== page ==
News Brief

Architects Organize to Oppose Border Wall

The nation’s design professionals are speaking out in great numbers in response to the Trump administration’s agenda, including the plan to build a wall on the U.S.-Mexico border.

A wall already exists in various forms along some parts of the 2,000-mile long border between the U.S. and Mexico. Many in the building industry object to the use of money and design talent to construct an expanded border wall.

Photo: Tony Webster. License: CC BY 2.0.
The design disciplines have been very active in communicating both concerns and priorities to the new administration.  Architects Advocate, a recently formed, nonpartisan network of designers, published an open letter to President Trump and Congress urging meaningful action on climate change. AIA Committee on the Environment (COTE) sent an open letter to new EPA Director Scott Pruitt urging him to preserve EPA programs that are critical for architectural practice, including various Energy Star tools and the Toxic Substances Control Act (TSCA) Chemical Substance Inventory. Each letter garnered signatures from over 700 design firms.

More recently, Architects / Designers / Planners for Social Responsibility (ADPSR), a public-benefit organization focused on the promotion of ecologically and socially responsible development, issued another open letter in response to the Department of Homeland Security’s request for proposals for prototypes of a border wall.

The message of the ADPSR letter is simple: the organization, representing more than 750 members across design professions, rejects any plan to build a border wall. The letter serves to reiterate the professional commitments of the design disciplines to protect public health, safety, and welfare, and describes how involvement with the construction of the border wall would violate the basic ethics of design. Describing the wall as a “project of hatred, racism, violence, and waste,” the letter outlines the organization’s objections to the wall, which include issues of human safety, international relations, and ecological impact.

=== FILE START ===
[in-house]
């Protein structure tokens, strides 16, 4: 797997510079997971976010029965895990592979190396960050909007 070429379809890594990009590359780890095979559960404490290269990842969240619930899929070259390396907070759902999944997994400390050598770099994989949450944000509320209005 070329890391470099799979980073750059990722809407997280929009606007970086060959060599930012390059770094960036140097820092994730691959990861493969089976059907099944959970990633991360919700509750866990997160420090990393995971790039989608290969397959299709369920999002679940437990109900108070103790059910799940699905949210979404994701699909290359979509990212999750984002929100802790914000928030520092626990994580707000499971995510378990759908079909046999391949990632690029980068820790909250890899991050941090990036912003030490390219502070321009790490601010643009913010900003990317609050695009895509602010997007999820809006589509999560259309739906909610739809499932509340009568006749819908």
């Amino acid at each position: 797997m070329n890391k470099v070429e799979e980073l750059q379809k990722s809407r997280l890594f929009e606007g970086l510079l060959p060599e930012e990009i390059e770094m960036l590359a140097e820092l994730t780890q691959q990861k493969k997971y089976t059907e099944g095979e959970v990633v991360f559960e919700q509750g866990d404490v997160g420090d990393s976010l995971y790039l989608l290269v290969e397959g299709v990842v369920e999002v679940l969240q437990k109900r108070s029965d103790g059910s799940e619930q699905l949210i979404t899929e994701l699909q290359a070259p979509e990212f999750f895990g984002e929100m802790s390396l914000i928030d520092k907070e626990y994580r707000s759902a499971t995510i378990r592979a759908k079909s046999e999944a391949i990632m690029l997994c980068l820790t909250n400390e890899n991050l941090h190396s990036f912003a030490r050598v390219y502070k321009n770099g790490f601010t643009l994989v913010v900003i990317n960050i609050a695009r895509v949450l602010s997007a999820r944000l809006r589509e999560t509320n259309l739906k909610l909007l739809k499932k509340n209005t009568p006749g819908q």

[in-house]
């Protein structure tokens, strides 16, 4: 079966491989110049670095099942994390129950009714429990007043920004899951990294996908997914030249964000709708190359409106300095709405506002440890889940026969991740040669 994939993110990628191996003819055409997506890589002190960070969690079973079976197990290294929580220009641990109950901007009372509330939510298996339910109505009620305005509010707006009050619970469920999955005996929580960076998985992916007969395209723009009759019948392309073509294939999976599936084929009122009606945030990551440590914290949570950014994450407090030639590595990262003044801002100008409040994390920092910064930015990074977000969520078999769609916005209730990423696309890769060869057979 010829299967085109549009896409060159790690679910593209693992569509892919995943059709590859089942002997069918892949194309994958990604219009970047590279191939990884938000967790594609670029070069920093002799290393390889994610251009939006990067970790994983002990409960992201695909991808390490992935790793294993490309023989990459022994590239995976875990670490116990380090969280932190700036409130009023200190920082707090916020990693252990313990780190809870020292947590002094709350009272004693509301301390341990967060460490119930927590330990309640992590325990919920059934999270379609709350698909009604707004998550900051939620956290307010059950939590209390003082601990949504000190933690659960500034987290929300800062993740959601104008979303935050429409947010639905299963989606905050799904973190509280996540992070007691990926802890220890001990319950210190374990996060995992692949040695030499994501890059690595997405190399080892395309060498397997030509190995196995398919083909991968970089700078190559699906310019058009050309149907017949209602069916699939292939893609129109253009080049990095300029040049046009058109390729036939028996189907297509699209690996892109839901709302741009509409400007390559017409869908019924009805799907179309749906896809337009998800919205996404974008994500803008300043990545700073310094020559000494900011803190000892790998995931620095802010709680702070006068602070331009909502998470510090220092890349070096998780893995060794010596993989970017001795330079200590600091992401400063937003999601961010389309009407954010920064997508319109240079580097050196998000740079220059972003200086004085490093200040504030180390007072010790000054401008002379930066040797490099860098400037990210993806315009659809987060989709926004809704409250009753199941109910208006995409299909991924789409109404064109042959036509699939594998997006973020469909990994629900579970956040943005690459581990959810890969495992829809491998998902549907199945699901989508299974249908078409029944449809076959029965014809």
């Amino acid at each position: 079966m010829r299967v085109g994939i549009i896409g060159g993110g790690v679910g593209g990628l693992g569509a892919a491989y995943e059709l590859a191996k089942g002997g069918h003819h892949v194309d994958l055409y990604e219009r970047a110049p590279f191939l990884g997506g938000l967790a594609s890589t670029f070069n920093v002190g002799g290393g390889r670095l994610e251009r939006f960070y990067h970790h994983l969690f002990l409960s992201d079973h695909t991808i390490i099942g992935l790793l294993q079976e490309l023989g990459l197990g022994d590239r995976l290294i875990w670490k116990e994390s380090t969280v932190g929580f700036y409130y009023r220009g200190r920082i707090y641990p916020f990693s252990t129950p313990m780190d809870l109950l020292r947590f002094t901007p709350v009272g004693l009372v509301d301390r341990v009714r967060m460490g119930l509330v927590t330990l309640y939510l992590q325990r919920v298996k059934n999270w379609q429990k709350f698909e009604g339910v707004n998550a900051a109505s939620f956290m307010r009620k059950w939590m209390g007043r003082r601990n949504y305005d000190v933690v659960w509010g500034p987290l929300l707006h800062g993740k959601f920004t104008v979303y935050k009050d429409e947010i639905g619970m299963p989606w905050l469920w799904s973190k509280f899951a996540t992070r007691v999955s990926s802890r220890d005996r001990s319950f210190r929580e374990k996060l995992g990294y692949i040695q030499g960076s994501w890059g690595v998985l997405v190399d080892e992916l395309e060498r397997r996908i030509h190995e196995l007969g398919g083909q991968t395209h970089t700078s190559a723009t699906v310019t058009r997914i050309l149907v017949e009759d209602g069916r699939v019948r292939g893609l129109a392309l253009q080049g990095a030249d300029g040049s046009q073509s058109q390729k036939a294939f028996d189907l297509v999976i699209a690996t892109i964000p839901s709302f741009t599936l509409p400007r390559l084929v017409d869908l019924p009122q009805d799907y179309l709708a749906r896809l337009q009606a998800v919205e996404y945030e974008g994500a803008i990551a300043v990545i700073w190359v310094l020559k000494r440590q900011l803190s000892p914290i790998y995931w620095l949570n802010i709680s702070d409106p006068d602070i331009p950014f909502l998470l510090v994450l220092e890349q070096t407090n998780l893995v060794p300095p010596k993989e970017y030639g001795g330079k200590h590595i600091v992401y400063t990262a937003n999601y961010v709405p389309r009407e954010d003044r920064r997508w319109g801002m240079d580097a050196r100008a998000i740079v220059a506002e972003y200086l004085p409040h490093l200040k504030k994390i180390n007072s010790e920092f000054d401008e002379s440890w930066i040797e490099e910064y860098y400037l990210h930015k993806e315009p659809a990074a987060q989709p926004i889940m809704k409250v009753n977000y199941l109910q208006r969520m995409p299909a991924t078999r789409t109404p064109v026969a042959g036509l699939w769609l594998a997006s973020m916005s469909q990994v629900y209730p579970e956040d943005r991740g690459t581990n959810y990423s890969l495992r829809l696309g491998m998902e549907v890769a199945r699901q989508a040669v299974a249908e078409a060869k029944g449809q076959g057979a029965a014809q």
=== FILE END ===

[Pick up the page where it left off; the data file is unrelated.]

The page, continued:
Beyond stating these objections, the letter argues there are much better uses of both the money (an estimated $21.6 billion) and the design talent that would be involved in the border wall project, calling for these resources to be used instead to support homeland security by upgrading and restoring the country’s aging infrastructure, addressing urgent concerns of climate change in vulnerable regions, and devoting more attention to the nation’s housing crisis.

The ADPSR also encouraged its members to respond to the government’s solicitation by submitting alternative, “protest” bids that focus on supporting human rights and that highlight the design discipline’s investment in creating safe, healthy, humane solutions for the public good.

For more information:

Architects / Designers / Planners for Social Responsibility
www.adpsr.org

Published May 2, 2017

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Comments

May 23, 2017 - 12:52 pm

Opposition to the Border Wall does not make sense and is very naive. We have a serious problem with terrorism. Even Saudi Arabia is building a Border Wall between it and Iraq.

May 24, 2017 - 10:58 am

Even us Canadians know that the logistics of building a wall on the portion from El Paso to the Gulf of Mexico is beyond belief. Do you give the Rio Grande River and accompanying border cities to Mexico by staying well back of the river, or do you usurp the river valley and build the wall on the Mexican side? Either way there are major territorial issues. If you follow the centreline of the river, the wall is 2x as long as it needs to be.